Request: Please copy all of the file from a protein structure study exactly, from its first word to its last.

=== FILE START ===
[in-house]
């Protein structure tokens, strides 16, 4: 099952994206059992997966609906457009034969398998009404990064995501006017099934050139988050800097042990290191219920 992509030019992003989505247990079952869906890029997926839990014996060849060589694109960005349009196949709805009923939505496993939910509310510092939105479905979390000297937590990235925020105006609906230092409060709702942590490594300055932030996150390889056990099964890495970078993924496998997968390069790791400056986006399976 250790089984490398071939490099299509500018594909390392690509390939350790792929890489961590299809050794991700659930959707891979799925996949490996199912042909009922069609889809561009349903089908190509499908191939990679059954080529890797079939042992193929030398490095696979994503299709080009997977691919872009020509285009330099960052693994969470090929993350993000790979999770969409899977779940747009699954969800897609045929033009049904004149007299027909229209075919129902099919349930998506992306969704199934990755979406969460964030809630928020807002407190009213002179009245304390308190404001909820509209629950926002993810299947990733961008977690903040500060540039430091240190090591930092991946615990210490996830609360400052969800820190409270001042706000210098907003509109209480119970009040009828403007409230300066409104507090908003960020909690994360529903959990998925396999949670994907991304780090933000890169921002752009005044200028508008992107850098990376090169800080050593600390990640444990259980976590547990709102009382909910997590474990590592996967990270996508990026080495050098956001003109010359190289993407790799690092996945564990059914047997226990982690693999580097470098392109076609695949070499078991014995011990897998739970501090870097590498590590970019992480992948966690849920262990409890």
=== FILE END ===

[in-house]
């Protein structure tokens, strides 16, 4: 099952994206059992997966609906457009034969398998009404990064995501006017099934050139988050800097042990290191219920 992509030019992003989505247990079952869906890029997926839990014996060849060589694109960005349009196949709805009923939505496993939910509310510092939105479905979390000297937590990235925020105006609906230092409060709702942590490594300055932030996150390889056990099964890495970078993924496998997968390069790791400056986006399976 250790089984490398071939490099299509500018594909390392690509390939350790792929890489961590299809050794991700659930959707891979799925996949490996199912042909009922069609889809561009349903089908190509499908191939990679059954080529890797079939042992193929030398490095696979994503299709080009997977691919872009020509285009330099960052693994969470090929993350993000790979999770969409899977779940747009699954969800897609045929033009049904004149007299027909229209075919129902099919349930998506992306969704199934990755979406969460964030809630928020807002407190009213002179009245304390308190404001909820509209629950926002993810299947990733961008977690903040500060540039430091240190090591930092991946615990210490996830609360400052969800820190409270001042706000210098907003509109209480119970009040009828403007409230300066409104507090908003960020909690994360529903959990998925396999949670994907991304780090933000890169921002752009005044200028508008992107850098990376090169800080050593600390990640444990259980976590547990709102009382909910997590474990590592996967990270996508990026080495050098956001003109010359190289993407790799690092996945564990059914047997226990982690693999580097470098392109076609695949070499078991014995011990897998739970501090870097590498590590970019992480992948966690849920262990409890």